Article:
22. Bronfort G, Haas M, Evans R, Leininger B, Triano J. Effectiveness of manual therapies: the UK evidence report. Chiropr Osteopat. 2010;18:3.
  23. Posadzki P. Is spinal manipulation effective for pain? An overview of systematic reviews. Pain Med. 2012;13(6):754-761.
  24. Ernst E. Chiropractic treatment for fibromyalgia: a systematic review. Clin Rheumatol. 2009;28(10):1175-1178.
  25. Imamura M, Furlan AD, Dryden T, Irvin E. Evidence-informed management of chronic low back pain with massage. Spine J. 2008;8(1):121-133.
  26. Kalichman L. Massage therapy for fibromyalgia symptoms. Rheumatol Int. 2010;30(9):1151-1157.
  27. Ammendolia C, Furlan AD, Imamura M, Irvin E, van Tulder M. Evidence-informed management of chronic low back pain with needle acupuncture. Spine J. 2008;8(1):160-172.
  28. Han JS. Acupuncture analgesia: areas of consensus and controversy. Pain. 2011;152(3 Suppl):S41-48.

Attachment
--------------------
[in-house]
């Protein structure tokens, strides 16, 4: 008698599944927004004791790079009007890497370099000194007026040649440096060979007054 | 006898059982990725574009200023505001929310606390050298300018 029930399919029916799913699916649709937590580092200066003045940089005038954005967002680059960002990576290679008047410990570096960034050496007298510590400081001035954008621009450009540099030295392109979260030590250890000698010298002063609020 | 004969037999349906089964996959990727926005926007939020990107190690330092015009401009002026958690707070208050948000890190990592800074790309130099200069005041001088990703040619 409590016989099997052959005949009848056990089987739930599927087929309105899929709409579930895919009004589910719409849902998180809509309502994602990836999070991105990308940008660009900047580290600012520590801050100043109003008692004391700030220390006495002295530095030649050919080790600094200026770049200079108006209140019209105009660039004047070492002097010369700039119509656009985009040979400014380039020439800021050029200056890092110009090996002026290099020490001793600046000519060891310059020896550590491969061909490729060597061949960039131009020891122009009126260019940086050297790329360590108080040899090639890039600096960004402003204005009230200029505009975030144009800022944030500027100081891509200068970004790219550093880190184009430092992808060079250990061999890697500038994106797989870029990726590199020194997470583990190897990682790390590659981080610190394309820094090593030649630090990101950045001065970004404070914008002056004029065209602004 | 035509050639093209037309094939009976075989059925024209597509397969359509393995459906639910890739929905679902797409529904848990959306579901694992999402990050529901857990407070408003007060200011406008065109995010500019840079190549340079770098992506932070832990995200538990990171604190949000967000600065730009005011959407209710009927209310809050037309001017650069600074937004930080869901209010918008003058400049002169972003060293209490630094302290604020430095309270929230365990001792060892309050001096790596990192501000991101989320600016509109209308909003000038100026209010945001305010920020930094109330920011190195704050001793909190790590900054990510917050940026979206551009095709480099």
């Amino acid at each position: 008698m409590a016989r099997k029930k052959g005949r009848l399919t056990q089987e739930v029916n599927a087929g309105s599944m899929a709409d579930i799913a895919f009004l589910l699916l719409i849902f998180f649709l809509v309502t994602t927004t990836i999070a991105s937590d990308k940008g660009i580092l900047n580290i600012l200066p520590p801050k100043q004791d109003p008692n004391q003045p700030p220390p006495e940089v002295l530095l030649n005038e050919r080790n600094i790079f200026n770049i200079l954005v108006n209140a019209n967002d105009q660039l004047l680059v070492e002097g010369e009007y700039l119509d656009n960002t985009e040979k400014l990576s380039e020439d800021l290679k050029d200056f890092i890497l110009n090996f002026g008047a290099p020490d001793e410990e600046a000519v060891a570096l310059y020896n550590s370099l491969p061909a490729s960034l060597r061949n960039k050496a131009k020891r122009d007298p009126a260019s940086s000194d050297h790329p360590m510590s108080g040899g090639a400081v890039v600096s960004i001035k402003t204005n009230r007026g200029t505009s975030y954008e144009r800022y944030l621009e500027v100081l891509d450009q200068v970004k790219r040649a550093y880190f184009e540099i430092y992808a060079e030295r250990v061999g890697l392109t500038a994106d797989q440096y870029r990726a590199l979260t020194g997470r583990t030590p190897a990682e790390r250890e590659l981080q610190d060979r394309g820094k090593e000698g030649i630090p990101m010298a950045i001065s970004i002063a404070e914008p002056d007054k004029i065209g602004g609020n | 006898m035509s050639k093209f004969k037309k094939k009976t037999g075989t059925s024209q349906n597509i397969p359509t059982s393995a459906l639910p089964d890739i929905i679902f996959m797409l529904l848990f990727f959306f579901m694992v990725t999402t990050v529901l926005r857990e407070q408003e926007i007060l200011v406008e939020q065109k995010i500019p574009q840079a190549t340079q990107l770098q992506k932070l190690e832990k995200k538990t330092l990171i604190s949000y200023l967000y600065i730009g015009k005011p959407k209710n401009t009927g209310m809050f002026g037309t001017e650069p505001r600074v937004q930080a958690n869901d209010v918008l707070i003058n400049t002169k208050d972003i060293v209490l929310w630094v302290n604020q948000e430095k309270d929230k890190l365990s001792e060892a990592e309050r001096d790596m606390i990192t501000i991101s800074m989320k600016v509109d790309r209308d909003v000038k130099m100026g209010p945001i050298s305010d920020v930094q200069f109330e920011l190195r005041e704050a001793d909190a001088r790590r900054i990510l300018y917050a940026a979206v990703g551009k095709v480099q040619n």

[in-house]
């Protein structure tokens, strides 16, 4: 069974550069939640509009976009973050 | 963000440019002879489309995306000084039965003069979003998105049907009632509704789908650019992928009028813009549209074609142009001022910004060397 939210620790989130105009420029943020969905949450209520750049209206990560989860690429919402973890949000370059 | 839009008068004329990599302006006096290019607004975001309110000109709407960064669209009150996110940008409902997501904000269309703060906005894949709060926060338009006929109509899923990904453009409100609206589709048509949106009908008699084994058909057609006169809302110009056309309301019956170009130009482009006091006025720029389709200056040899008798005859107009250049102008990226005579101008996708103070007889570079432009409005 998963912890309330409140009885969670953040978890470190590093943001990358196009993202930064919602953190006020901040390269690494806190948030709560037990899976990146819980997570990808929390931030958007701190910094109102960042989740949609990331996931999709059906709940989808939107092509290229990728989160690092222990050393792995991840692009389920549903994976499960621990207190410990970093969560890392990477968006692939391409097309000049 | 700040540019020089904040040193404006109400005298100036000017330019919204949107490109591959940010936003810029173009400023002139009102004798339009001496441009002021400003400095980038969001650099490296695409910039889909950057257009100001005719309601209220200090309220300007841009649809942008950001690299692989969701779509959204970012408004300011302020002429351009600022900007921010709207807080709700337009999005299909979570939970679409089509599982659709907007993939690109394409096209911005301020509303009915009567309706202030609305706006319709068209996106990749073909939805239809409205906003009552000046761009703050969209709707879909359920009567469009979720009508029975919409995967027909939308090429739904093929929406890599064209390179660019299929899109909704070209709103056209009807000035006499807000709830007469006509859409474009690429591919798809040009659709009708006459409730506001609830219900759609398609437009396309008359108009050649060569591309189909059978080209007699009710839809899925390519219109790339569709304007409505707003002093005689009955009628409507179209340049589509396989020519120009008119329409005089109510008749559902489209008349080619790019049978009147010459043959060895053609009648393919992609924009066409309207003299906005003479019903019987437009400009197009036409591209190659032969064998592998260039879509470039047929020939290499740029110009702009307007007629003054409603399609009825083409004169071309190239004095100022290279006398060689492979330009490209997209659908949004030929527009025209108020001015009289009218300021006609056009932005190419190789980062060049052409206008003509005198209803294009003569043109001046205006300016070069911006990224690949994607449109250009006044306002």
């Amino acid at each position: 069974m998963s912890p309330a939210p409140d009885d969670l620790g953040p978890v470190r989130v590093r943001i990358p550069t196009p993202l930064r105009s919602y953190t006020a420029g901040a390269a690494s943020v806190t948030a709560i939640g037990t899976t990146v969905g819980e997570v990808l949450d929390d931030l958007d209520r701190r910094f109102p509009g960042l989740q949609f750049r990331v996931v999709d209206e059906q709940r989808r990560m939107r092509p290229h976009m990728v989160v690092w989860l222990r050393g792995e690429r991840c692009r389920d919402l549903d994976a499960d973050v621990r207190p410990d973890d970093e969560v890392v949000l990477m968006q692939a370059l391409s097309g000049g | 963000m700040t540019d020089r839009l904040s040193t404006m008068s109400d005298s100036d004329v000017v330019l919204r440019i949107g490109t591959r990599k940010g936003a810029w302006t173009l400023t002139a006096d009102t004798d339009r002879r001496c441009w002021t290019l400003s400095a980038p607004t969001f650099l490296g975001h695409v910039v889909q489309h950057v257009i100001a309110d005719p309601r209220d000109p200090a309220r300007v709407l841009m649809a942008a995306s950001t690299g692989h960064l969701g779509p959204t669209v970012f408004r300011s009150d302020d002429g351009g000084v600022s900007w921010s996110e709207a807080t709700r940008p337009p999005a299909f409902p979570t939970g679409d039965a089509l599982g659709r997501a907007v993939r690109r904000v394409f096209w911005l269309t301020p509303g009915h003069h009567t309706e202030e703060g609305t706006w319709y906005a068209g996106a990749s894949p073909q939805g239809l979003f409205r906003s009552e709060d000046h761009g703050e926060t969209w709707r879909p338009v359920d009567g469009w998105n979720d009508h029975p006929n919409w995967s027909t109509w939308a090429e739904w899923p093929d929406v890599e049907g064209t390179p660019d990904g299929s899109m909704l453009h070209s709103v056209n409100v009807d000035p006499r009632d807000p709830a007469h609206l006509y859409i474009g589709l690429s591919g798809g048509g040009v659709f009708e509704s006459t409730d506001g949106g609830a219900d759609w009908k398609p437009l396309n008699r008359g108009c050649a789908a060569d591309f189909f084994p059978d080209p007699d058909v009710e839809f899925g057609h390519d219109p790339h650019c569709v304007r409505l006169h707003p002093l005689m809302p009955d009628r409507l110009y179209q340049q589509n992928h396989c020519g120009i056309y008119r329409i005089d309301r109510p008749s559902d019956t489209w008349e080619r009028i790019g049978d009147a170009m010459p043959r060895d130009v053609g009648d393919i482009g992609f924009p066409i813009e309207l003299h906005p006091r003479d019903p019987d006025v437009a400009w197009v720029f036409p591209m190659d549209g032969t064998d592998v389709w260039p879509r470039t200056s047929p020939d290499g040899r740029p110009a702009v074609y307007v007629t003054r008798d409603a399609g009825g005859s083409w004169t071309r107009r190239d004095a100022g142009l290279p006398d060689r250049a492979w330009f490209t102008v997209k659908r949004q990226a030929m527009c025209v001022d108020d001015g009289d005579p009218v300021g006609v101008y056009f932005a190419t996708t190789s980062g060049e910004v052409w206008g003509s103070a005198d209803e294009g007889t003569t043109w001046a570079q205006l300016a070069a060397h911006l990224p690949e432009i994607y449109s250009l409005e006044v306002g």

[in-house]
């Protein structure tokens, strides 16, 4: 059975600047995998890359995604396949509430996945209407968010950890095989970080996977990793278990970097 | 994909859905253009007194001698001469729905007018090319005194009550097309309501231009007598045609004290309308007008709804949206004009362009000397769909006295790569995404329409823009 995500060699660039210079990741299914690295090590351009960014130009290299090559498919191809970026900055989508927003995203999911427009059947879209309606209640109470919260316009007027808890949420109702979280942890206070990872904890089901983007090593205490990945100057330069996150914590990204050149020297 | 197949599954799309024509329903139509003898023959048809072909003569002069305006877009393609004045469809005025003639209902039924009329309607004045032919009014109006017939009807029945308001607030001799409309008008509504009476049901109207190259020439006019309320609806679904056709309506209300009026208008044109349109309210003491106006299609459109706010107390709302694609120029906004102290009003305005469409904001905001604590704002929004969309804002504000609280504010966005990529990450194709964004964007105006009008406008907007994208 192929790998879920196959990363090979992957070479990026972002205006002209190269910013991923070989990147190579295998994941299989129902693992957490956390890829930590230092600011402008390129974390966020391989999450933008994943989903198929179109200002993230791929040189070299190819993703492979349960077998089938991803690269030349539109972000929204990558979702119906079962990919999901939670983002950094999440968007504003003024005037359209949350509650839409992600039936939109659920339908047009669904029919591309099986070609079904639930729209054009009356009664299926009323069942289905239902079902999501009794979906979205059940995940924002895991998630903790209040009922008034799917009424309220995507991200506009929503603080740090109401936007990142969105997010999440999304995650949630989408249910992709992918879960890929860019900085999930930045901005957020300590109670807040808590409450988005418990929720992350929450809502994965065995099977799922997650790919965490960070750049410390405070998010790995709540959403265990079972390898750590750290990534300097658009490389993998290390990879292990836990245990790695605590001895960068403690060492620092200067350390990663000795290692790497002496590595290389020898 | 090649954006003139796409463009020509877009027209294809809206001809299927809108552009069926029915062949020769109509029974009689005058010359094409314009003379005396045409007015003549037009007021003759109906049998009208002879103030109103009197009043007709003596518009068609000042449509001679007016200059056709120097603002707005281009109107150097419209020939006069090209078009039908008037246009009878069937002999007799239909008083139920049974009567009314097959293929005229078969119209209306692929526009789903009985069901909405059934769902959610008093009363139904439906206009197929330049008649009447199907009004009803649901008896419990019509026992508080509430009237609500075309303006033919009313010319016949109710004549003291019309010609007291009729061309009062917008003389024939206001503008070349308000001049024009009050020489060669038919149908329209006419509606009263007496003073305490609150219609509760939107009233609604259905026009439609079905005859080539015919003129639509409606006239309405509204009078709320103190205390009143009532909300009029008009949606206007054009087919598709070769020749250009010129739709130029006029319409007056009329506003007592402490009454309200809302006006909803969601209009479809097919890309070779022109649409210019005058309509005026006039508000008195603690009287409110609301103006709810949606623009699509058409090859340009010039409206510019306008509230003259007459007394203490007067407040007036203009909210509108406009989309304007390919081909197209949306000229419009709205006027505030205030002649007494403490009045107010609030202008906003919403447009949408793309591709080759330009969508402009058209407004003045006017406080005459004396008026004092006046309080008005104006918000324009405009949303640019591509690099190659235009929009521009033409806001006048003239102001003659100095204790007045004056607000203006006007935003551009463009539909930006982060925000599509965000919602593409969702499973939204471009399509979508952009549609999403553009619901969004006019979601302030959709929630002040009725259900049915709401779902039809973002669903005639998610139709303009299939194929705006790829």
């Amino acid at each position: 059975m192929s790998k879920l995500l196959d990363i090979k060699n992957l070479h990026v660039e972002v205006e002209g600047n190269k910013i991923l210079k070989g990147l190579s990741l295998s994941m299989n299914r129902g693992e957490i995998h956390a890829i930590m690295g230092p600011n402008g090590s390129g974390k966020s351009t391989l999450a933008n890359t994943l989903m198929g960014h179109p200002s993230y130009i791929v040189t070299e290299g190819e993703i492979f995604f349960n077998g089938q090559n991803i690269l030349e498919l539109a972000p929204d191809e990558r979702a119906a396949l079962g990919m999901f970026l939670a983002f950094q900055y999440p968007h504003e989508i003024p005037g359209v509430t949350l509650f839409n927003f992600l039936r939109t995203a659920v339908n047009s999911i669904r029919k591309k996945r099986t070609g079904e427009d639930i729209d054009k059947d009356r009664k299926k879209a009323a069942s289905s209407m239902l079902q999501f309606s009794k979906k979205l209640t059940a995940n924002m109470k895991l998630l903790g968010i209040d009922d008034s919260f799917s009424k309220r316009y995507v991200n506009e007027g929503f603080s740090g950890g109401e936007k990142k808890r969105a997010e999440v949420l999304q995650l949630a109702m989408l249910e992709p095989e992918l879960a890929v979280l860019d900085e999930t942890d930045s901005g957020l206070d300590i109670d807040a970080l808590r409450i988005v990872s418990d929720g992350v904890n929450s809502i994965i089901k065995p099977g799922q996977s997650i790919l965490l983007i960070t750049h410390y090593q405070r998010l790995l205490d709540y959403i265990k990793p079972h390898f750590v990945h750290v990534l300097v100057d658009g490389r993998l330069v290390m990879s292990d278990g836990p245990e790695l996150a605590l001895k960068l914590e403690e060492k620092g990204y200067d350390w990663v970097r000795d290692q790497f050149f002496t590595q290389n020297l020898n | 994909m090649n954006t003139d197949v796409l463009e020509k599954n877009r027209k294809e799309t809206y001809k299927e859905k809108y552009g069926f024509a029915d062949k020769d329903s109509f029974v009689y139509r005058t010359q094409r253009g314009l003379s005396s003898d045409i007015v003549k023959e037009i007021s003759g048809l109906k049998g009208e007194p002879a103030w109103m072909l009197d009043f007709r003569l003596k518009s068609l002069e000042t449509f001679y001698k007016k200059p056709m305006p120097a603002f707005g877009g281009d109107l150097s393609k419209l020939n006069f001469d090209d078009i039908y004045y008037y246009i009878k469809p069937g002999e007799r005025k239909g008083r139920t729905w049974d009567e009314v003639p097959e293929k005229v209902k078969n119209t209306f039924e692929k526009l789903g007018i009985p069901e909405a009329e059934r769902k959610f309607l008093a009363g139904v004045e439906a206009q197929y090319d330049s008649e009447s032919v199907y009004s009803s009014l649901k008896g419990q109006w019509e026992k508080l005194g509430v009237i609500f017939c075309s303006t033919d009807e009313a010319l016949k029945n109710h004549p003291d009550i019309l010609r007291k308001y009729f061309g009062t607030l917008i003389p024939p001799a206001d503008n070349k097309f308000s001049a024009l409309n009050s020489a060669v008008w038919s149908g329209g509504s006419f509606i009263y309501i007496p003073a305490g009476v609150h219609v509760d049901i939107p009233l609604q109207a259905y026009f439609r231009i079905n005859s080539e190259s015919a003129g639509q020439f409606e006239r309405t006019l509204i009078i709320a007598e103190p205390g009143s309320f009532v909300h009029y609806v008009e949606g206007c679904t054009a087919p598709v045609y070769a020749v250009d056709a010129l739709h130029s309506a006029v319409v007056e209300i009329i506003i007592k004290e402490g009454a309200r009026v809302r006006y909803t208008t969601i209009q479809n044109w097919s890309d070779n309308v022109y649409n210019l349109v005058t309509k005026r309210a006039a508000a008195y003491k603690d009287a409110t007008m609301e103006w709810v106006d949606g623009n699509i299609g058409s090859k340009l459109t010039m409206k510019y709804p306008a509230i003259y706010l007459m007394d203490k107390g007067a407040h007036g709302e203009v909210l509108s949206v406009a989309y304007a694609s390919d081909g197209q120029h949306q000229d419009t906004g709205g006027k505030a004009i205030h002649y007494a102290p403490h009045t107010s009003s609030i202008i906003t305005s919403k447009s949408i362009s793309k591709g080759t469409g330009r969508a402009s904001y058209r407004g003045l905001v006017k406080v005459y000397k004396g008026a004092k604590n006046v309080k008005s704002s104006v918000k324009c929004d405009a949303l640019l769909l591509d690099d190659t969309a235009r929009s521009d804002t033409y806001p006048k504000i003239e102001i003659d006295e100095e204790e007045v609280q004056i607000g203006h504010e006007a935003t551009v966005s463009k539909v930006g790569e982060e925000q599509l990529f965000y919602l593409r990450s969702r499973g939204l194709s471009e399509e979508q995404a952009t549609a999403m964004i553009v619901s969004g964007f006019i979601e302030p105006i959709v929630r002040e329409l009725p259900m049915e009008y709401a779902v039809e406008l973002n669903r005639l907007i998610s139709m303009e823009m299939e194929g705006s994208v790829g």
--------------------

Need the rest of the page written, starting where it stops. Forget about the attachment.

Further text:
29. Lee MS, Ernst E. Acupuncture for pain: an overview of Cochrane reviews. Chin J Integr Med. 2011;17(3):187-189.
  30. Hutchinson AJ, Ball S, Andrews JC, Jones GG. The effectiveness of acupuncture in treating chronic non-specific low back pain: a systematic review of the literature. J Orthop Surg Res. 2012;7:36.
  31. Vickers AJ, Cronin AM, Maschino AC, et al. Acupuncture for chronic pain: individual patient data meta-analysis. Arch Intern Med. 2012;172(19):1444-1453.
  32. Yuan J, Purepong N, Kerr DP, Park J, Bradbury I, McDonough S. Effectiveness of acupuncture for low back pain: a systematic review. Spine. 2008;33(23):E887-900.
  33. Linde K, Allais G, Brinkhaus B, Manheimer E, Vickers A, White AR. Acupuncture for migraine prophylaxis. Cochrane Database Syst Rev. 2009(1):CD001218.
  34. Cao H, Pan X, Li H, Liu J. Acupuncture for treatment of insomnia: a systematic review of randomized controlled trials. J Altern Complement Med. 2009;15(11):1171-1186.